After Victoria first confessed, prosecutor Thomas Deen worried that Daniel might try to exert influence on her from within jail, so Deen moved him to another county as he built his case. Deen concluded that Victoria had not abused her daughter. He agreed to drop the capital murder charge, as long as Victoria testified truthfully against Daniel — and if she pled guilty to “permitting child abuse,” a felony in Arkansas that warrants between five and twenty years in prison.
Daniel also pled guilty, in his case to first-degree murder. (In a jailhouse interview, Daniel told BuzzFeed News that despite his guilty plea, he was innocent of murder and that he never abused Victoria.) At his sentencing hearing, Victoria’s testimony helped put Daniel away on a life sentence. At her own sentencing hearing, she took the stand and told essentially the same story. But this time Deen’s prosecuting team cross-examined her.
On the evening of the fatal abuse, Victoria had gone to Walmart after Daniel had already punched her daughter in the stomach at least twice. Deen’s deputy asked why she didn’t get the police involved then.
“I was scared to death of Daniel,” Victoria answered. “I felt that if I interfered in a way, like, to call law enforcement, it would make things worse. Of course he probably would have went to jail. He probably would have got bonded out and he was coming right back. That’s the fear I had.”
“What about Aubriana’s safety?” the prosecutor asked.
“I feared that, too, yes.”
In his closing argument, Deen’s deputy pinned her on her early lies to the police. Victoria had said she didn’t begin to open up until she was in jail because that was the first time she didn’t have to fear how Daniel might react. The prosecutor disagreed. “It wasn’t that she felt safe,” he said. “It was that she was caught.” In rebuttal, Victoria’s attorney asked for mercy, brandishing pictures of the bruises jail officials found on Victoria when they booked her.
Victoria’s jury took less time to deliberate than Daniel’s had. Victoria got the maximum, 20 years. She will also have to register as a sex offender, even though her daughter suffered no sexual abuse. Under Arkansas law, that’s a requirement of anyone convicted of “permitting child abuse,” regardless of the type of abuse. (Victoria is appealing her sentence and her status as a sex offender.)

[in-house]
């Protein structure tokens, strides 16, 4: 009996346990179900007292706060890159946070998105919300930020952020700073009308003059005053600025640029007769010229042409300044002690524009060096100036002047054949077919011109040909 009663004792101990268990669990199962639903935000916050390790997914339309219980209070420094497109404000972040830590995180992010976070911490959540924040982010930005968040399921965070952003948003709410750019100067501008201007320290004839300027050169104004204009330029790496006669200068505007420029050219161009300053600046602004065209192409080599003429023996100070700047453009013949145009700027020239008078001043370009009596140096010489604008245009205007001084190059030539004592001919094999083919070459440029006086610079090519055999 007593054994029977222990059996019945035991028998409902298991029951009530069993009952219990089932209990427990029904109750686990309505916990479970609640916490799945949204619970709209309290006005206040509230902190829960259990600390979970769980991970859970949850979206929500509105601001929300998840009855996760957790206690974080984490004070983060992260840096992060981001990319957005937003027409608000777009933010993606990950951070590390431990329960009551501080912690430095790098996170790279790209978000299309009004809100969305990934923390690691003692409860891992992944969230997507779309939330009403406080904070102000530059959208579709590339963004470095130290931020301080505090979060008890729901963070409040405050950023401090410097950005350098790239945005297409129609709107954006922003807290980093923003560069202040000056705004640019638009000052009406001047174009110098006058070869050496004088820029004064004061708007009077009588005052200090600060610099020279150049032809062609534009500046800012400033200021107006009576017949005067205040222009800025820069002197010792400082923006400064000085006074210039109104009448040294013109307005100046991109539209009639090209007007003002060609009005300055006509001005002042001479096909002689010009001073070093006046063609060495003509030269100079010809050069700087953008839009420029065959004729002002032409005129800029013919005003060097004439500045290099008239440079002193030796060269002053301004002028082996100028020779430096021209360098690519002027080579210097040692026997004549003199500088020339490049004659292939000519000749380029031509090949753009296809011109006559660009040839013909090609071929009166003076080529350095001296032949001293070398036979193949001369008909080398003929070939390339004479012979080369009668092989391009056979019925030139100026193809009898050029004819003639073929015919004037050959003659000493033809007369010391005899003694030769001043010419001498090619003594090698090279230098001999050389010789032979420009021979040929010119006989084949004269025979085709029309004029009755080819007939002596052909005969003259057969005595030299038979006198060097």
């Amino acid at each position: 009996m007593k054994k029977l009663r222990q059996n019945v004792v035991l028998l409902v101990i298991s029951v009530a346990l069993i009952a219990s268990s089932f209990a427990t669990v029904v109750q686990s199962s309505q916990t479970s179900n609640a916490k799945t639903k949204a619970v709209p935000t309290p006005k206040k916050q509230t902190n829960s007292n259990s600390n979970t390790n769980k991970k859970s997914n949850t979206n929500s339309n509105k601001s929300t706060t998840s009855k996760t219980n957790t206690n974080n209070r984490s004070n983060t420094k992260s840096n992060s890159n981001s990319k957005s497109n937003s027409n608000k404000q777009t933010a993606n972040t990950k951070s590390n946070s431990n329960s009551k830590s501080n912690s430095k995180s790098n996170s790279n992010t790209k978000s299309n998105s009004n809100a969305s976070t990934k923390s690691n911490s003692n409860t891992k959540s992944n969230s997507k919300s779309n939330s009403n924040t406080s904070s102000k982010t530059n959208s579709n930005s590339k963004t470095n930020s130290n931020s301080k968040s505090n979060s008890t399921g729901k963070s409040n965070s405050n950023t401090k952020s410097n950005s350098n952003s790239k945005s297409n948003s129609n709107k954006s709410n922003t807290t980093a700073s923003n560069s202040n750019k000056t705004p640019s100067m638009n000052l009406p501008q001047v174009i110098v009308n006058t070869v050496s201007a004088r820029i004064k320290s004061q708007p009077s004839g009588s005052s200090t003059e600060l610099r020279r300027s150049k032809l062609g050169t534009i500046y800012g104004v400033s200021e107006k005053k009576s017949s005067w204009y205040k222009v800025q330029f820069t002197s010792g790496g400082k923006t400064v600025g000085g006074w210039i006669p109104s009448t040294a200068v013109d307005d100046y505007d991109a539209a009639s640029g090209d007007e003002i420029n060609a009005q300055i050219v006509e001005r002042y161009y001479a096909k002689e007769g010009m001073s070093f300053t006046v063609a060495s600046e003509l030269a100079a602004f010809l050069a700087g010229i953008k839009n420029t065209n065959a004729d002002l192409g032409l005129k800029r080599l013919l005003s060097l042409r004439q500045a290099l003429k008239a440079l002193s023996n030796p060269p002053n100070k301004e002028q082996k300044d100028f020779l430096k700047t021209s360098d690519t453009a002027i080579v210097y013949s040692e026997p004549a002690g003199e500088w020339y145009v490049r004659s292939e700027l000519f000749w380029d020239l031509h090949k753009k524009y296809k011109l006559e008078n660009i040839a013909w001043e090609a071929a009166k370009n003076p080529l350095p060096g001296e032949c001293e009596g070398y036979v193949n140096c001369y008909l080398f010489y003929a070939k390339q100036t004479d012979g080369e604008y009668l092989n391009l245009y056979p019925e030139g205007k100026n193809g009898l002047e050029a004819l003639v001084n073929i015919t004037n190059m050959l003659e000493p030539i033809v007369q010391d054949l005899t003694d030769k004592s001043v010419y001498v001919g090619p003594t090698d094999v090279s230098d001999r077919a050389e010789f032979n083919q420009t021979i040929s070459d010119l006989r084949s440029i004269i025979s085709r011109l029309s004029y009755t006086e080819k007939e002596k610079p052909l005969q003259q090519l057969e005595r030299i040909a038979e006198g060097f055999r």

In his Main Street office this past spring, Deen said he had come to the conclusion that Daniel dominated Victoria’s every move — but that did not exonerate her. Victoria could have sought help from the police, or her family and friends.
She also had another option, one that Deen said he would not have prosecuted her for: “She should’ve cut his throat while he slept.”
Much of the case against Arlena Lindley centered on the fact that she did not call 911 in the hours after Turner beat Titches and threw her out of the apartment. The failure to make that call, police and prosecutors said, was a key part of her crime of omission.
But somebody else called 911, a fact that was not mentioned during Lindley’s case in court.
After the apartment manager had peered through the window and seen Turner kicking Titches, she had a colleague call the police. The call came in at 10:53 a.m. — around the time when Lindley and Chance would have been trying to figure out what to do.
An officer was sent to the scene. He entered the apartment and found no one. An upstairs neighbor said that Turner had taken the toddler and fled. Whether the officer or anyone else at the Dallas Police Department did anything in the ensuing hours is unclear. The police report, obtained through a Public Information Act request, classifies the incident as “miscellaneous” — not as the more urgent “offense,” which warrants an immediate criminal investigation.
“Please route to CPS,” the report says, referring to Child Protective Services. It notes that the location and condition of the victim is unknown, and does not indicate any further attempt to track down Turner or Titches. Dallas police declined to comment on the case. The Texas Department of Family and Protective Services declined to comment on whether it received a report from the police and on whether it took any action that day, and it rejected a public records request for documents on Titches' death.
Paul Johnson, Lindley’s court-appointed attorney, didn’t respond to a written question asking why he didn’t raise the 911 call in court. In an earlier interview, he had said that he couldn’t recall the specifics of Lindley’s case and that he no longer had access to any of the case documents.
Police were called again at 2:13 p.m., according to the next report provided through the public records request. By then, Titches had stopped breathing.
The day of Titches’ death was not the first time police responded to a call about his welfare. A few months earlier, a relative alerted authorities after she noticed bruises on his back. A detective visited the apartment and found Turner, who said that neither Lindley nor her son were home. Turner told the officer that Lindley’s family had been making false claims about the child.
Titches’ father, William Wade, had also caught wind that something was going on. He would later testify that he also called Child Protective Services, and that he was told a caseworker had checked on Titches and found nothing wrong. He also called the police, he told the court, but had no luck there either.